7. 2 Noble Athletes: GLADIATORIAL, ATHLETIC, AND MARTIAL IMAGERY IN THE MARTYR ACTS
    (pp. 33-59)

    Since claims to masculinity in the ancient world were claims not only to strength but also to power and authority over others, Christians could hardly claim for themselves a masculine status: second- and third-century Christians lived at the mercy of the Roman ruler and died by his caprice. As the locus of attack, moreover, the martyrs’ battered bodies should have been proof of their lack of masculinity. The textually masculinized martyr, however, challenged the perception of domination. The literary tool of masculinization inscribed resistance to pagan hegemony onto the body of the martyr.

    One way the martyrologies demonstrated Christian masculinity...

  8. 3 Be a Man: NARRATIVE TOOLS OF MASCULINIZATION IN EARLY CHRISTIAN MARTYR ACTS
    (pp. 60-91)

    In their provocative article on 4 Maccabees, Stephen Moore and Janice Capel Anderson show that virtue and masculinity—as constructed and associated in antiquity—are central concerns for the author of this Jewish martyrology: the stories about the Jewish martyrs and their persecutors are told primarily to illuminate the Jews’ possession of masculinity. In fact, they argue that 4 Maccabees is ultimately about “what it means to be a true man.”¹ “The physical torture of the youths and the psychological torture of their mother,” Moore and Anderson write, “will prove their remarkable self-control, and hence their ‘manliness.’ But the torture...

  9. 4 Putting Women in Their Place: MASCULINIZING AND FEMINIZING THE FEMALE MARTYR
    (pp. 92-123)

    The previous chapters have shown how textual masculinization of martyrs helped Christian communities gain ground in power struggles against their pagan persecutors and Jewish rivals. Narratives concerning female martyrs participate in these same efforts, and Christian women are masculinized by the same means as their male counterparts: through a narrative emphasis on athletic and gladiatorial imagery and on masculine virtues. The masculinization of female Christians, in fact, presents an even stronger case for the superiority of Christianity, because the narratives often depict Christian women defeating pagan men. The authors of the martyrologies do not portray the female martyrs as unambiguously...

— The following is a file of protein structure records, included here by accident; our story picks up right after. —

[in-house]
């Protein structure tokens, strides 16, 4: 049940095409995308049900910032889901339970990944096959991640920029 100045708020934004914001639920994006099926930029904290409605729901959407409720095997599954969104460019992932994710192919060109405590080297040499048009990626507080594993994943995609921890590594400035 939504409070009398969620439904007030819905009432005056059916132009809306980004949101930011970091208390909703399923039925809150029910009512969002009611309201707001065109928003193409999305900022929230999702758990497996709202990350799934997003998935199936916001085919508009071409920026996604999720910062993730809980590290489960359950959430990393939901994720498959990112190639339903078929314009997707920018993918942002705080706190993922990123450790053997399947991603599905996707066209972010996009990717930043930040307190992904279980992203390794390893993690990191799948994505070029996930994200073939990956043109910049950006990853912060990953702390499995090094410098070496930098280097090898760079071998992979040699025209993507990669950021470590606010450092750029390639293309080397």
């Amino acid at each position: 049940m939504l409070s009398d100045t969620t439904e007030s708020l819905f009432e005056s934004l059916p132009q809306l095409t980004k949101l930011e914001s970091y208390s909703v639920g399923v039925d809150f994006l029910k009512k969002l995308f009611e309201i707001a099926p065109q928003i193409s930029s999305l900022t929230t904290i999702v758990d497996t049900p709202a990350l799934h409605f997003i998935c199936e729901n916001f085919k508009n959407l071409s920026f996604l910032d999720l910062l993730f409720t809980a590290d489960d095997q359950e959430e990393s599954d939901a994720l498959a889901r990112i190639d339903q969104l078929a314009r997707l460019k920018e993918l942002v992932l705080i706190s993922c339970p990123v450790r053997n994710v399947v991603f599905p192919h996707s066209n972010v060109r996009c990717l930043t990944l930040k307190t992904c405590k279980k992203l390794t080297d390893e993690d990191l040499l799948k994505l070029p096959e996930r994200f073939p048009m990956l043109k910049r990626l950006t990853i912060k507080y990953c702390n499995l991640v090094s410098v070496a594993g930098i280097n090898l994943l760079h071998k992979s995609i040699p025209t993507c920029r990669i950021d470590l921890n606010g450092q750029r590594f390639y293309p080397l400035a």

10. Conclusion: GENDER AND LANGUAGE IN EARLY CHRISTIAN MARTYR TEXTS
    (pp. 124-128)

    At the university I attended, being a Christian meant that a person said she was one. Although church attendance was expected and subtle signals of faith—a cross pendant or a “What Would Jesus Do?” bracelet—were acceptable accessories, social identity remained more assertion than action. So we were all made uncomfortable by the student who conveniently modified Jesus’ charge in Mark 8:34 and wheeled around a cross so large that it would not fit through the classroom doors and thus had to be left in the halls. He did not simply state his faith: he towed it around campus...

  11. Notes
    (pp. 129-184)
  12. Bibliography
    (pp. 185-202)
  13. Index
    (pp. 203-208)